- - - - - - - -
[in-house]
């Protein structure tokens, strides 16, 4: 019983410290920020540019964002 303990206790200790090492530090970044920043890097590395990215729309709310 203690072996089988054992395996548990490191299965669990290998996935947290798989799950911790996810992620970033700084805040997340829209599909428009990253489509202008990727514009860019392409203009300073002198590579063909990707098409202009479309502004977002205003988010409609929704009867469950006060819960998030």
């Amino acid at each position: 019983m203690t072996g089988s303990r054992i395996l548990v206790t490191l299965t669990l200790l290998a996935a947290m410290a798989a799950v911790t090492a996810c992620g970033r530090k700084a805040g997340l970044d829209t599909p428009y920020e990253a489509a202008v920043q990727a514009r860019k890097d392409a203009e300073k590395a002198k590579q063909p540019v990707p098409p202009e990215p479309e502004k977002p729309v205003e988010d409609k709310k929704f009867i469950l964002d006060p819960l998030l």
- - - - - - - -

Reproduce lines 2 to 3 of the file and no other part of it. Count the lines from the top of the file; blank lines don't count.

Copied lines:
């Protein structure tokens, strides 16, 4: 019983410290920020540019964002 303990206790200790090492530090970044920043890097590395990215729309709310 203690072996089988054992395996548990490191299965669990290998996935947290798989799950911790996810992620970033700084805040997340829209599909428009990253489509202008990727514009860019392409203009300073002198590579063909990707098409202009479309502004977002205003988010409609929704009867469950006060819960998030």
């Amino acid at each position: 019983m203690t072996g089988s303990r054992i395996l548990v206790t490191l299965t669990l200790l290998a996935a947290m410290a798989a799950v911790t090492a996810c992620g970033r530090k700084a805040g997340l970044d829209t599909p428009y920020e990253a489509a202008v920043q990727a514009r860019k890097d392409a203009e300073k590395a002198k590579q063909p540019v990707p098409p202009e990215p479309e502004k977002p729309v205003e988010d409609k709310k929704f009867i469950l964002d006060p819960l998030l």